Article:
I walked further down the ridge, my mobile still had reception and I could use Google maps to locate myself in proximity to the dry rainforest I wanted to find. The way down into the rainforest was extremely steep and on sparse slidey soil. I gave up and turned back, my joggers were giving me much purchase on the soil at all.

So some long hours in the bush and I only had 9 species of plant photographed. I headed back into Glen Innes for lunch and more food and something to drink. I’d gone nearly 2 days without Pepsi Max. My thoughts were a little bit lighter. On the first day I had a few bleak moments, feelings of deep  despair about my life and who I am, anger and hopelessness about some situations I find myself in back in Coffs, and also grief for my friend Lenny and a desire to leave the present and to go to some place like home.

Today the same thoughts were there but lighter with the edge taken off them. I was going to go for a bushwalk when I returned to Gibraltar House but it was raining. So I lay down to rest and slept for much of the night. I woke at 3:30am and started writing this diary. It has rained overnight and I am not sure if I will get more photos for my book tomorrow. I think I will do the Needles track.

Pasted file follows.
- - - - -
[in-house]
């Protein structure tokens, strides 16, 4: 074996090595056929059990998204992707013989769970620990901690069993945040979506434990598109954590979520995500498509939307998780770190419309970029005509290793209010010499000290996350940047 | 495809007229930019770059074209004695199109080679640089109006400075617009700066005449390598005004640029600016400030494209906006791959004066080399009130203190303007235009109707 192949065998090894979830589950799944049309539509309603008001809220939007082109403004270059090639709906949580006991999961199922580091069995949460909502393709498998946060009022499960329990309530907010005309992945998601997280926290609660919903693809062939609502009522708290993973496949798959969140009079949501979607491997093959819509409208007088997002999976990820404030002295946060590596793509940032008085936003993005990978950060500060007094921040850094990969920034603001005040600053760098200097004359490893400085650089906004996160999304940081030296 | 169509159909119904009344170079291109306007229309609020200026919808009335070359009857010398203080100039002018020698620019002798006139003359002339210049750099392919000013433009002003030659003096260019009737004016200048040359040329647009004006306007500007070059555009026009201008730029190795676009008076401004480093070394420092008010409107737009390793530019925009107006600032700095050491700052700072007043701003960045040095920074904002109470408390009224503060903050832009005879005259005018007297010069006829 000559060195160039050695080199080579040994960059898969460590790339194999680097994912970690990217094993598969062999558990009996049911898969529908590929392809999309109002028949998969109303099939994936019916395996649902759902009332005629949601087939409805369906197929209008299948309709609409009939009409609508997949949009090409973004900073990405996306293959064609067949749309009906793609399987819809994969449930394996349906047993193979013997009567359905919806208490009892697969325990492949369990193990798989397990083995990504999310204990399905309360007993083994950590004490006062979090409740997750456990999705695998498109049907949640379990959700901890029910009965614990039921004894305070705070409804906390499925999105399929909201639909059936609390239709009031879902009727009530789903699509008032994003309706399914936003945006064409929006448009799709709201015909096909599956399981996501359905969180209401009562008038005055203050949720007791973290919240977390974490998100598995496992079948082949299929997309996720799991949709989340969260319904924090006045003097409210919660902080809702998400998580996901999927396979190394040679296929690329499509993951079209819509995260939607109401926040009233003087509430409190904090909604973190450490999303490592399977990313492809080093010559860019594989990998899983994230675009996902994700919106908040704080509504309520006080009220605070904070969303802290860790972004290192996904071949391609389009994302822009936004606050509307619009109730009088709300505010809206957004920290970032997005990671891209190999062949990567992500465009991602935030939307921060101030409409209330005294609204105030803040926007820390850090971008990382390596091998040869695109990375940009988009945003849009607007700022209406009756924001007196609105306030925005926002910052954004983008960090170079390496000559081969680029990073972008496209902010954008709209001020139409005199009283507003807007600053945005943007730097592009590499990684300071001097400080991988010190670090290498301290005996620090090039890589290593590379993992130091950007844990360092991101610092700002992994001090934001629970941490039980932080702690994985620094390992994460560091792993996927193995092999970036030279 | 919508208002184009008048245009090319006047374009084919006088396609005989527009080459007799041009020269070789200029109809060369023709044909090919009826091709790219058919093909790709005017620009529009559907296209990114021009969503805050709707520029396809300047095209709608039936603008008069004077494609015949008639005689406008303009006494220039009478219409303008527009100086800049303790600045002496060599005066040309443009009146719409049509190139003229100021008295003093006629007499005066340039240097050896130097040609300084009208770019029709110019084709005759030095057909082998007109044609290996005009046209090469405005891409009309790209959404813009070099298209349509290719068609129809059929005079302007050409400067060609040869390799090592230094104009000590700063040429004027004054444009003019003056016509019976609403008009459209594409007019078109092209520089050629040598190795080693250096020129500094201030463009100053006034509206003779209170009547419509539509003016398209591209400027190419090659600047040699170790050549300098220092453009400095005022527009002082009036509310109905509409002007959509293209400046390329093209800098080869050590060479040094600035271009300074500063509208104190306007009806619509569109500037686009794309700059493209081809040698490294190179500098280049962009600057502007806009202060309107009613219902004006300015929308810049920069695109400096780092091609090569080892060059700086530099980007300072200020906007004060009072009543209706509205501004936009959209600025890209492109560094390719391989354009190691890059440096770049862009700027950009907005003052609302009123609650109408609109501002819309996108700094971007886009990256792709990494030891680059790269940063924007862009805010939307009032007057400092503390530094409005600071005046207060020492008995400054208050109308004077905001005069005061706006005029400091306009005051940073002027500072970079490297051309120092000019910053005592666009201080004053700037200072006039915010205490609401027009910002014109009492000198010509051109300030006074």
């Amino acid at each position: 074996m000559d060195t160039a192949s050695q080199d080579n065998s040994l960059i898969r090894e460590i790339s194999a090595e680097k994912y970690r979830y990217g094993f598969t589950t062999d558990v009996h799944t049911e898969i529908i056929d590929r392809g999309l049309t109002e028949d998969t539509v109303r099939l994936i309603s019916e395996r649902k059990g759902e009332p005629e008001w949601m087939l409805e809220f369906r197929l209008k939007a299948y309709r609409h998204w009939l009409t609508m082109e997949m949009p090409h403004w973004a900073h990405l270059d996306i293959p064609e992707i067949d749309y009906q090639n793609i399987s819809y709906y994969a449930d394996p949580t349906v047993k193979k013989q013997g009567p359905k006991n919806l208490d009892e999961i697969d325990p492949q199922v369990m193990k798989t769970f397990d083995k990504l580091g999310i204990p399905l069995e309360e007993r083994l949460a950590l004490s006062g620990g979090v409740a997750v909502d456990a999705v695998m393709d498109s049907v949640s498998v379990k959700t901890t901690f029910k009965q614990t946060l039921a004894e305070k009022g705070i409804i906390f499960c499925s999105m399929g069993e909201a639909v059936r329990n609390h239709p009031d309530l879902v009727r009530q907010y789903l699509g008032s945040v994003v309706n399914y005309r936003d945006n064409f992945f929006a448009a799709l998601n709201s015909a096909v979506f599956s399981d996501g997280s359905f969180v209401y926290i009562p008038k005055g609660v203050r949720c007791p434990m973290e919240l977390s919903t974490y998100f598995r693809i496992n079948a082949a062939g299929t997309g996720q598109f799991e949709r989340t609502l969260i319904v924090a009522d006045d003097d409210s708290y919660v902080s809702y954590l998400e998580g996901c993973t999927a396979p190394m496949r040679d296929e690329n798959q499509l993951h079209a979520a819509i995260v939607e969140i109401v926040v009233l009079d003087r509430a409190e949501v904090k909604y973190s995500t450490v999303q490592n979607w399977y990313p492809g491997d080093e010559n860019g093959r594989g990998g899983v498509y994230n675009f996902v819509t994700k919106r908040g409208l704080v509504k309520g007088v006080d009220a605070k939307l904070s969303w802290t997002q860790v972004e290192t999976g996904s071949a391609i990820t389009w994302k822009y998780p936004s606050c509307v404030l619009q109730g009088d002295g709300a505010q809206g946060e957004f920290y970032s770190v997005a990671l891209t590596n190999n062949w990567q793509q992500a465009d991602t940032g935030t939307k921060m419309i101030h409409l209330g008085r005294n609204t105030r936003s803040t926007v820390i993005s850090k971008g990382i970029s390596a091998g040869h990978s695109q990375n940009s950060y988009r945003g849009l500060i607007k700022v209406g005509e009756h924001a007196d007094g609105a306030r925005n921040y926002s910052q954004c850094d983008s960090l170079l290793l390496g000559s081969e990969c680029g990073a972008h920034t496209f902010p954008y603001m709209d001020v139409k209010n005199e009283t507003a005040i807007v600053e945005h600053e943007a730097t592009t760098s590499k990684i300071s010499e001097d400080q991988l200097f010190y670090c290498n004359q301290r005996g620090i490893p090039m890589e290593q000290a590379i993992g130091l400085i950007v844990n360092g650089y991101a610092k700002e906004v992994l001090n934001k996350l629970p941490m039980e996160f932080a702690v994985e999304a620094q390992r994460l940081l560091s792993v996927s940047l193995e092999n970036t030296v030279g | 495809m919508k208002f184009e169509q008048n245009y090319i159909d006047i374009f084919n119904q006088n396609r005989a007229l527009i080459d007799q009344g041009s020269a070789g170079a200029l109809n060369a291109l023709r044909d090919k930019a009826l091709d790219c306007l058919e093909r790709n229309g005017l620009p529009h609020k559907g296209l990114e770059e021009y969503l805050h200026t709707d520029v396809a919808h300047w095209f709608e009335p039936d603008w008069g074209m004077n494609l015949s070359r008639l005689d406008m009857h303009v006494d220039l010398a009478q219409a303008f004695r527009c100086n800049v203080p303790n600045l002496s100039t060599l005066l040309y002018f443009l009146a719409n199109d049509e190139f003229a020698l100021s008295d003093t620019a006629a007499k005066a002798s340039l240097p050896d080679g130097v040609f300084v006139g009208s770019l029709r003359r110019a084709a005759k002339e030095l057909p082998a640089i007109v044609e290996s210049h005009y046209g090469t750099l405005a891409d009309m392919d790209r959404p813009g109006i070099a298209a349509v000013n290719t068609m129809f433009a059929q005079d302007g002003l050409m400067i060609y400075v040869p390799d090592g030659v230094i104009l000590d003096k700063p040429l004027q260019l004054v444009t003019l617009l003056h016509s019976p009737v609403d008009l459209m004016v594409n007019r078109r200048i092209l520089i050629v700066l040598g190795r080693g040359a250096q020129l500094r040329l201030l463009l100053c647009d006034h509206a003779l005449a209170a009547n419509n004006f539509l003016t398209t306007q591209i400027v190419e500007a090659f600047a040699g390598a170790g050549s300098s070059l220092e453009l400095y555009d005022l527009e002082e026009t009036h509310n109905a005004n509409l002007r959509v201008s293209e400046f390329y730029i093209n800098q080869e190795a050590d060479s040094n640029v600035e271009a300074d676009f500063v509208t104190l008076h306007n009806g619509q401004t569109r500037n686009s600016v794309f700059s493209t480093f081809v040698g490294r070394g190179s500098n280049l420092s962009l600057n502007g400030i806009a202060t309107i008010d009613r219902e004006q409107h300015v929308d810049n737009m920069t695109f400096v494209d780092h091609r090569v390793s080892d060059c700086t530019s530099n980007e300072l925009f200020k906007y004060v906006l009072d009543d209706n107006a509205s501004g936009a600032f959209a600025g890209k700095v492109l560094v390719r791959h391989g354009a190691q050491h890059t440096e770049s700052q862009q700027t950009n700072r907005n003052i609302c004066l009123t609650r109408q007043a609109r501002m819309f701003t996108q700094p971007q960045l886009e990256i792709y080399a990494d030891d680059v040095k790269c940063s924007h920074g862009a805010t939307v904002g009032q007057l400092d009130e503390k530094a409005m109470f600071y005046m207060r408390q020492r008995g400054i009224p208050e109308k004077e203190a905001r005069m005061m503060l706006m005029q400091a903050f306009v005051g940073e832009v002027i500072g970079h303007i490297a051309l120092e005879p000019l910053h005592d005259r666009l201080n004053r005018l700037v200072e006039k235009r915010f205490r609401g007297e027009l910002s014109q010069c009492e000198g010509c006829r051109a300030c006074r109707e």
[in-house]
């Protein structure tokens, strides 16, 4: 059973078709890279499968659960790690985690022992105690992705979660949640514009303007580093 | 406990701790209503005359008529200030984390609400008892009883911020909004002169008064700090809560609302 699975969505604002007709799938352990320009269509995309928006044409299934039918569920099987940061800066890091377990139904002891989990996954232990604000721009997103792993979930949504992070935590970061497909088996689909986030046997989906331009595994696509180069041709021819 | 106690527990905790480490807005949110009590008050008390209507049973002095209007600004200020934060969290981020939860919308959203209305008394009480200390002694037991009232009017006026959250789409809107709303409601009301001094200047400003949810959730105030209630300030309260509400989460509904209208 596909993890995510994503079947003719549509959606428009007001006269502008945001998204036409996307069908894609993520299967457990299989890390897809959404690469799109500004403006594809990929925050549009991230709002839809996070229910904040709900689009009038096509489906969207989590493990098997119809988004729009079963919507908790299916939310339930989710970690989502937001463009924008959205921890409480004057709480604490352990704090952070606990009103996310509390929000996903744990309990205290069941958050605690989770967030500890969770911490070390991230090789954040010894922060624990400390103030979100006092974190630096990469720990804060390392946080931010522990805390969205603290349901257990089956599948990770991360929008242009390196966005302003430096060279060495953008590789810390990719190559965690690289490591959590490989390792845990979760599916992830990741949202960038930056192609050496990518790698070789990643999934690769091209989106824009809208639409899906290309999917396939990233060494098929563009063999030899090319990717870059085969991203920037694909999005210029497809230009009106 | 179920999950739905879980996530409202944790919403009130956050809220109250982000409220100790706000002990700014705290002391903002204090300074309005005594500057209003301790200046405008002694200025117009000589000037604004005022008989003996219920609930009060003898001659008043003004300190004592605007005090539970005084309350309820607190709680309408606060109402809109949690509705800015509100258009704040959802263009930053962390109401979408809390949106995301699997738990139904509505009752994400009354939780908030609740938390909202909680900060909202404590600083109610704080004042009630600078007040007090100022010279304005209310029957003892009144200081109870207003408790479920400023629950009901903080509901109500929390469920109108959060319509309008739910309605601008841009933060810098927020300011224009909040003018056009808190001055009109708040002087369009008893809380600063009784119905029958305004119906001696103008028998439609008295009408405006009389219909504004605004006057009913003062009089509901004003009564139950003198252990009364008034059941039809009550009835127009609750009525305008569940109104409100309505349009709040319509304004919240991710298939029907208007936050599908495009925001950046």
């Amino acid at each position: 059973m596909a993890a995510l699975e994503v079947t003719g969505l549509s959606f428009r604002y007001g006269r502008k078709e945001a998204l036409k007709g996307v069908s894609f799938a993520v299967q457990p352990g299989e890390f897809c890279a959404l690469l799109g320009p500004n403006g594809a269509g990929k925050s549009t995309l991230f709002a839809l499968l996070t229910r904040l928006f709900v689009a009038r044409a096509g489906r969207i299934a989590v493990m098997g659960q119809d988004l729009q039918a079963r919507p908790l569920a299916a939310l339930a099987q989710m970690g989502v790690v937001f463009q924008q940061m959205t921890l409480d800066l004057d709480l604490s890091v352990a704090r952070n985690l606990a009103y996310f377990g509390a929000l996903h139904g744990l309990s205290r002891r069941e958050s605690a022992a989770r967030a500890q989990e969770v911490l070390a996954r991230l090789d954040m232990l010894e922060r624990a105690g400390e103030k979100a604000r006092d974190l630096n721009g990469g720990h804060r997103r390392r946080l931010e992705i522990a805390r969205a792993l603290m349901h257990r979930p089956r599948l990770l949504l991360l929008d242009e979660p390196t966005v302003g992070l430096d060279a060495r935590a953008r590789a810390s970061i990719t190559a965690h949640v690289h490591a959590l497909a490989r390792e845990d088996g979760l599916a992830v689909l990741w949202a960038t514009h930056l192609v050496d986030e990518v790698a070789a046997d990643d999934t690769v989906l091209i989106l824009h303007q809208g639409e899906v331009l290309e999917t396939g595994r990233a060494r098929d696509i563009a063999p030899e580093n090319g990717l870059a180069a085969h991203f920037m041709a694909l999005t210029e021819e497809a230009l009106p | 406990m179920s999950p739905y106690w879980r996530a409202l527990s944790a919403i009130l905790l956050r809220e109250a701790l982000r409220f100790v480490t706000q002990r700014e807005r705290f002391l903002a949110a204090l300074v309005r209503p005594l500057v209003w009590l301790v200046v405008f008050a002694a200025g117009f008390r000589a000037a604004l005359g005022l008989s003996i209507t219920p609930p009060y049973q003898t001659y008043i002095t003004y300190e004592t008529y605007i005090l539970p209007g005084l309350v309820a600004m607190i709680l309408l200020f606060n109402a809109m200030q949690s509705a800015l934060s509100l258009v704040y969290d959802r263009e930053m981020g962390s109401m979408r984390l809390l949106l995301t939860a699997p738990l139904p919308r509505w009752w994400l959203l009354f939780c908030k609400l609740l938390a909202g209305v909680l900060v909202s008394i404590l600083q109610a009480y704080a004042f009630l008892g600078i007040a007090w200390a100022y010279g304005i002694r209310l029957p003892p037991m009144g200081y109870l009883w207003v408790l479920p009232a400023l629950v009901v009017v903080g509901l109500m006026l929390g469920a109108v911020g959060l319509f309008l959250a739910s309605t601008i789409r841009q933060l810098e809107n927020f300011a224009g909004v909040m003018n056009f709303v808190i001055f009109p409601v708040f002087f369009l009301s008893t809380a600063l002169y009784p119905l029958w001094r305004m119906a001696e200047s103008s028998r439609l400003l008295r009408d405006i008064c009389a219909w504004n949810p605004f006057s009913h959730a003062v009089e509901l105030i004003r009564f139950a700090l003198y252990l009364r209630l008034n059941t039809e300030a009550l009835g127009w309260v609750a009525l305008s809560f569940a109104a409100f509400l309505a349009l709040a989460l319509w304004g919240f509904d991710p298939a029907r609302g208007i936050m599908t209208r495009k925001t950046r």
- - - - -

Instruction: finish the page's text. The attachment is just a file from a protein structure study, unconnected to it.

Day 3

It rained overnight, but cleared in the early morning, so I was able to do a bushwalk to the needles. The Needles Lookout itself was obsucured by mist. I did get a photo of the species I was after Ricinocarpos specious, there was also a Pomaderris in flower too, which I photographed not sure if I had photographed this species before. There are dendrobium orchids on the rocks, but they were starting to come in bud, not flowering.

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Ricinocarpos speciosus

On the way back to Mulligans Hut the rain started to set in. I walked over to Barra Nula cascades, there is a population of Leionema ambiens nearby. I thought I could see a plant on the other side of the fast flowing Dandahra Creek. It was not possible to cross at that location.